About 750 Palestinian preventive security members demonstrated in the West Bank town of Lamallah Saturday in support of their dismissed leader Jibril Rajoub.
The demonstrators said they refused to accept dealing with new chief Zuhair Al Manasra, who was assigned by Palestinian leader Yasser Arafat to replace Rajoub.
Police chief Ghazi Al Jabali and chief of the civil defense forces in the Gaza Strip were also replaced in the major security shakeup.
The demonstrators waved Palestinian flags and carried banners with slogans such as "reforms must be against corrupted people and not against freedom fighters."
Issa Abu Azzam, one of the preventive security officers working under Rajoub, told reporters that his fellows would reject any cooperation with the new security chief.
"We would refuse to deal with anybody who comes from outside thepreventive security to become our chief," said Azzam.
"We are not willing to deal with Al Manasra," he added.
Some of preventive security officials from other Palestinian self-rule areas were planning to meet with Arafat in Ramallah, but they were unable to reach the city because of the prevention by theIsraeli army.
Majed Faraj, chief of the preventive security in Hebron, said the current closures and sieges imposed by the Israeli army on mostof the West Bank made him and his men unable to reach Ramallah and meet with Arafat.
"There are conspiracies plotted against our security apparatus,"said Faraj, adding they would explain to Arafat that all Fatah movement members protest the way Rajoub was sacked.
The preventive security, which was established after 1994, has about 9000 members, with 4000 serving in the West Bank and 5000 others in the Gaza Strip.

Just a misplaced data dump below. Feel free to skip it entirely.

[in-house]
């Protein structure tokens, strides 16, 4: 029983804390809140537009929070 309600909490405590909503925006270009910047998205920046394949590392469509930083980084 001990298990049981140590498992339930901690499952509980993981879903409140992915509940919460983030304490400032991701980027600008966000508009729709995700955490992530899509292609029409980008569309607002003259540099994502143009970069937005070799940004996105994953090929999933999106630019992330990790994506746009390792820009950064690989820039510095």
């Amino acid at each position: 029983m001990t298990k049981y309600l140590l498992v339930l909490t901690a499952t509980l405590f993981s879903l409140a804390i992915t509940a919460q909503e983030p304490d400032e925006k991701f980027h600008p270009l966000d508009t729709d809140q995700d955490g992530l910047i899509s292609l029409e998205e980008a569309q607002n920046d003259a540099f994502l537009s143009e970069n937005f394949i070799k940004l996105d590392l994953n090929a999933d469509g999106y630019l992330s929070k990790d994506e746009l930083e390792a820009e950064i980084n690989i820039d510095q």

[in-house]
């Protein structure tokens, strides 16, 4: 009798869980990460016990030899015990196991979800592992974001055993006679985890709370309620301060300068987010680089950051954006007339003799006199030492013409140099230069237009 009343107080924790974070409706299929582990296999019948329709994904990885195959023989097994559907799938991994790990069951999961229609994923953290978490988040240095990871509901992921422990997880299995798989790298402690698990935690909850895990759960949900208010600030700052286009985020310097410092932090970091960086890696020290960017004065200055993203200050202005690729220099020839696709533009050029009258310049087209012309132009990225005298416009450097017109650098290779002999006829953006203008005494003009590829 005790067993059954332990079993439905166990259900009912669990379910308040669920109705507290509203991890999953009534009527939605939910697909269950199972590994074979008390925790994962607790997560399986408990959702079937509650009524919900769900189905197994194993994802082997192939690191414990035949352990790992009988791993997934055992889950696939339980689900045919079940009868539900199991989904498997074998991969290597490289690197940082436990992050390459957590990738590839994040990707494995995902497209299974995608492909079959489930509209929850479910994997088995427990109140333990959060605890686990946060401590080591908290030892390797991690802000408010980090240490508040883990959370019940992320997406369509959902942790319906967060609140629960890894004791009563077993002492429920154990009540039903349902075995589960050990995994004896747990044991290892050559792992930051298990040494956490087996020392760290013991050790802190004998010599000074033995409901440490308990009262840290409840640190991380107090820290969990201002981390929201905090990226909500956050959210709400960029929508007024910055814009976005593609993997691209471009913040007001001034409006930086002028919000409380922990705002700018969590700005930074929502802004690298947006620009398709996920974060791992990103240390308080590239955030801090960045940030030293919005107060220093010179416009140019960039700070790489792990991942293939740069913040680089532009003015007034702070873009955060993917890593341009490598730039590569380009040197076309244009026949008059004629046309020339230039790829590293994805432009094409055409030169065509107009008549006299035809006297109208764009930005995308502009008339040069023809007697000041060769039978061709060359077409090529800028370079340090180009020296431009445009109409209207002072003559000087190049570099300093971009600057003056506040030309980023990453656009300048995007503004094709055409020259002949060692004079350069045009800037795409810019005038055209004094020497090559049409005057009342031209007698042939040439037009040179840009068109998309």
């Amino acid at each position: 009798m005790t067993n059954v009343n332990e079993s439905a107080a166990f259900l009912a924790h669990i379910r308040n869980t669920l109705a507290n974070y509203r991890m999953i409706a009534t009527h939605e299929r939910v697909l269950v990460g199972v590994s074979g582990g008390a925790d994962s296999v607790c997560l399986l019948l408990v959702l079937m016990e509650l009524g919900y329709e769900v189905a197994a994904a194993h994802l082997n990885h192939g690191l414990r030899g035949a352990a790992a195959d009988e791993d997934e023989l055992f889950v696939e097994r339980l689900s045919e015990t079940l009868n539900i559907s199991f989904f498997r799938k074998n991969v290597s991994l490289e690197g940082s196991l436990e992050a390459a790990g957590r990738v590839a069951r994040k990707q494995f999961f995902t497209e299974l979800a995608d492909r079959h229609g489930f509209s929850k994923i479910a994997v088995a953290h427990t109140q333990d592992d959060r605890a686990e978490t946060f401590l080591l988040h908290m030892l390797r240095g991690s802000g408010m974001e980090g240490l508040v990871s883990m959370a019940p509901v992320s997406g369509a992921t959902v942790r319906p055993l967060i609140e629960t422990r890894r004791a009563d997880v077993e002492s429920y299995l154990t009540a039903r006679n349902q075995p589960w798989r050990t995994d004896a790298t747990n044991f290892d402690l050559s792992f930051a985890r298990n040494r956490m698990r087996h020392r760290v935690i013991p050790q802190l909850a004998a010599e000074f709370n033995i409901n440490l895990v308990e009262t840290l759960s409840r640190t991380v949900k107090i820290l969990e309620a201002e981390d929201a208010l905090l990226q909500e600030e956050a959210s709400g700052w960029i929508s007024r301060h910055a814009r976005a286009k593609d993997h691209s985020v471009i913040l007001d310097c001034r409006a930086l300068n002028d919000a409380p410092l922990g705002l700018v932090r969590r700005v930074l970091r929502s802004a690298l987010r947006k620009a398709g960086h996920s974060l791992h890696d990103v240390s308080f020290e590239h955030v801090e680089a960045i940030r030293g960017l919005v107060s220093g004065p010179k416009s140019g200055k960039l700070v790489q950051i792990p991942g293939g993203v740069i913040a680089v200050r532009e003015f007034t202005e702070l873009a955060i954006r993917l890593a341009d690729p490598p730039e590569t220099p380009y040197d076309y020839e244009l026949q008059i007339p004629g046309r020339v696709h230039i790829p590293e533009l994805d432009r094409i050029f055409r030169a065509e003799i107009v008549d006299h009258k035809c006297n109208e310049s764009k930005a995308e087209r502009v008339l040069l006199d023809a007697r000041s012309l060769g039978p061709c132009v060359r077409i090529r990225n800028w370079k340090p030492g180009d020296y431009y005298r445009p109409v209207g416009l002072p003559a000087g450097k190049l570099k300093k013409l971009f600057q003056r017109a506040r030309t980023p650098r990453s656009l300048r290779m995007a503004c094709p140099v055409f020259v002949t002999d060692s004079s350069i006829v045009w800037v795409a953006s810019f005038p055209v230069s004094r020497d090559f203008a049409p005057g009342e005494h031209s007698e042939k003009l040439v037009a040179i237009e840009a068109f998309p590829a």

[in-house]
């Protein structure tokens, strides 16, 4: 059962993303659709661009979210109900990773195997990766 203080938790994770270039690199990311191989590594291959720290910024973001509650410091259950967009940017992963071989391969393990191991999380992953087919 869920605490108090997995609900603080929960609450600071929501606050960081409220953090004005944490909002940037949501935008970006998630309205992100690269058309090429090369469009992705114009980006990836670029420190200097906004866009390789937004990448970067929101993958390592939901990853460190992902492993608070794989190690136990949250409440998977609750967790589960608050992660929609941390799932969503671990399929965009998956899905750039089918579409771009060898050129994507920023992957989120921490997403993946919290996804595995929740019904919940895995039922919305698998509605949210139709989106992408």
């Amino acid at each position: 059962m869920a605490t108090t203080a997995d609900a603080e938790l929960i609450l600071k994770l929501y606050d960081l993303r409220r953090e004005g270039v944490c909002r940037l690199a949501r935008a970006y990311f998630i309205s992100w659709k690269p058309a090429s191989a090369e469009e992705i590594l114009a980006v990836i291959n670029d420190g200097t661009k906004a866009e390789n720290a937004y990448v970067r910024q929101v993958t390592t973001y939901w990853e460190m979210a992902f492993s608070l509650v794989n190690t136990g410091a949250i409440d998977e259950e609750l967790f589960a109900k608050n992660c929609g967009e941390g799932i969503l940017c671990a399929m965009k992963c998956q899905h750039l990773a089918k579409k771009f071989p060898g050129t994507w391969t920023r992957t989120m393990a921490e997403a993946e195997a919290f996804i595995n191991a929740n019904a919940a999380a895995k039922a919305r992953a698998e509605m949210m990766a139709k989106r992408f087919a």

The body was active before Intifada (uprising) broke out in lateSeptember 2000, and was well known for foiling suicide bombing attacks against Israel.
However, the preventive security was severely hit by Israeli army in April when Israeli helicopters and tanks bombarded the headquarters of the preventive security in the West Bank town of Betonya in search of wanted militants.
Palestinian analysts say the demonstrations might be escalated in the coming days.
They also fear such protests might turn into divisions and rebellion in Arafat's Palestinian National Authority.
But Palestinian officials say such dimensions are impossible.
"I don't think our protest would turn into a rebellion. We stillconsider Arafat as our leader and our symbol. We protest because wedon't want someone from outside the preventive security to be in charge," Azzam said.
He and his colleagues were intending to deliver to Arafat a letter saying the preventive security employees would reject any mediator between them and Arafat and they want Arafat to bring Rajoub back to his position.
A Palestinian official at Arafat's office, who asked not to be identified, said that the demonstration is natural and healthy and it is a democratic phenomenon.
The official expects Arafat not to change his decree or decisionto dismiss Rajoub and Jabali.